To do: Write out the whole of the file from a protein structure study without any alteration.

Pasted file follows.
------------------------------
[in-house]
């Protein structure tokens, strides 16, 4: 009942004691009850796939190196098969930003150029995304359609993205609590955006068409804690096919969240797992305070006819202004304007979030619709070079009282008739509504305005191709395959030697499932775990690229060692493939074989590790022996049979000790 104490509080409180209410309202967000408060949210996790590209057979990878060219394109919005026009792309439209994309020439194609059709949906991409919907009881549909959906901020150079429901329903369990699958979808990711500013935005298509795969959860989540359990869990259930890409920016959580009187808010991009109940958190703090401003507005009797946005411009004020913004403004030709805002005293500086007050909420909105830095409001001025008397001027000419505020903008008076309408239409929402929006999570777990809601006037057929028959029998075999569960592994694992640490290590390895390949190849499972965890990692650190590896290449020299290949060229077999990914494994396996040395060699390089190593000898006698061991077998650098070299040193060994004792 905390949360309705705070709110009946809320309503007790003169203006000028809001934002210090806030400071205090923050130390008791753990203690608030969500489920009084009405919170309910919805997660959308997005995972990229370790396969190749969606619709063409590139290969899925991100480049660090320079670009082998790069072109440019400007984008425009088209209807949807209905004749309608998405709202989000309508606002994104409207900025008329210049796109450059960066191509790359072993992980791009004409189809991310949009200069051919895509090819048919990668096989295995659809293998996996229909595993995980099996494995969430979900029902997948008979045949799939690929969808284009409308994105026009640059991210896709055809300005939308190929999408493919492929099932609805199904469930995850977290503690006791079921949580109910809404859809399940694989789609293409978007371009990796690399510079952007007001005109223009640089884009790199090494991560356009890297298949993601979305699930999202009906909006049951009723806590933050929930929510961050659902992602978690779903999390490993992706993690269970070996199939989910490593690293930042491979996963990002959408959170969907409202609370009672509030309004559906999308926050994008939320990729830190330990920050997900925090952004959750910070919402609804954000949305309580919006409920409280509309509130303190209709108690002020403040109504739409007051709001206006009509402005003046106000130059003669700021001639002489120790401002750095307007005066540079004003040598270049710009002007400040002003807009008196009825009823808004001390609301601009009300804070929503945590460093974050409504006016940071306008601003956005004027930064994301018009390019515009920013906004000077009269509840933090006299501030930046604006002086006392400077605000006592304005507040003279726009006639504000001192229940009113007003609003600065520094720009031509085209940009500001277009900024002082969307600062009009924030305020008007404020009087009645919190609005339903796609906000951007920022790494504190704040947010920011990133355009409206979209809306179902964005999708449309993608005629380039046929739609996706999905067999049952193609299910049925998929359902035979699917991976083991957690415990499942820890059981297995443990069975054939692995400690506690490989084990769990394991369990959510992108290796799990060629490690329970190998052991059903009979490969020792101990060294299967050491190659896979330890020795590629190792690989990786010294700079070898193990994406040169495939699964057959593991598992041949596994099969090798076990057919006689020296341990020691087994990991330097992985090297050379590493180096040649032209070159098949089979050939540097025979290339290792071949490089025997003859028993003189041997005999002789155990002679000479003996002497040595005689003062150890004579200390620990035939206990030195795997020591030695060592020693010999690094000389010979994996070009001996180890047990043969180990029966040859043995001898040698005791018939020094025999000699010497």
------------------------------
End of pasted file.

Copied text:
[in-house]
């Protein structure tokens, strides 16, 4: 009942004691009850796939190196098969930003150029995304359609993205609590955006068409804690096919969240797992305070006819202004304007979030619709070079009282008739509504305005191709395959030697499932775990690229060692493939074989590790022996049979000790 104490509080409180209410309202967000408060949210996790590209057979990878060219394109919005026009792309439209994309020439194609059709949906991409919907009881549909959906901020150079429901329903369990699958979808990711500013935005298509795969959860989540359990869990259930890409920016959580009187808010991009109940958190703090401003507005009797946005411009004020913004403004030709805002005293500086007050909420909105830095409001001025008397001027000419505020903008008076309408239409929402929006999570777990809601006037057929028959029998075999569960592994694992640490290590390895390949190849499972965890990692650190590896290449020299290949060229077999990914494994396996040395060699390089190593000898006698061991077998650098070299040193060994004792 905390949360309705705070709110009946809320309503007790003169203006000028809001934002210090806030400071205090923050130390008791753990203690608030969500489920009084009405919170309910919805997660959308997005995972990229370790396969190749969606619709063409590139290969899925991100480049660090320079670009082998790069072109440019400007984008425009088209209807949807209905004749309608998405709202989000309508606002994104409207900025008329210049796109450059960066191509790359072993992980791009004409189809991310949009200069051919895509090819048919990668096989295995659809293998996996229909595993995980099996494995969430979900029902997948008979045949799939690929969808284009409308994105026009640059991210896709055809300005939308190929999408493919492929099932609805199904469930995850977290503690006791079921949580109910809404859809399940694989789609293409978007371009990796690399510079952007007001005109223009640089884009790199090494991560356009890297298949993601979305699930999202009906909006049951009723806590933050929930929510961050659902992602978690779903999390490993992706993690269970070996199939989910490593690293930042491979996963990002959408959170969907409202609370009672509030309004559906999308926050994008939320990729830190330990920050997900925090952004959750910070919402609804954000949305309580919006409920409280509309509130303190209709108690002020403040109504739409007051709001206006009509402005003046106000130059003669700021001639002489120790401002750095307007005066540079004003040598270049710009002007400040002003807009008196009825009823808004001390609301601009009300804070929503945590460093974050409504006016940071306008601003956005004027930064994301018009390019515009920013906004000077009269509840933090006299501030930046604006002086006392400077605000006592304005507040003279726009006639504000001192229940009113007003609003600065520094720009031509085209940009500001277009900024002082969307600062009009924030305020008007404020009087009645919190609005339903796609906000951007920022790494504190704040947010920011990133355009409206979209809306179902964005999708449309993608005629380039046929739609996706999905067999049952193609299910049925998929359902035979699917991976083991957690415990499942820890059981297995443990069975054939692995400690506690490989084990769990394991369990959510992108290796799990060629490690329970190998052991059903009979490969020792101990060294299967050491190659896979330890020795590629190792690989990786010294700079070898193990994406040169495939699964057959593991598992041949596994099969090798076990057919006689020296341990020691087994990991330097992985090297050379590493180096040649032209070159098949089979050939540097025979290339290792071949490089025997003859028993003189041997005999002789155990002679000479003996002497040595005689003062150890004579200390620990035939206990030195795997020591030695060592020693010999690094000389010979994996070009001996180890047990043969180990029966040859043995001898040698005791018939020094025999000699010497």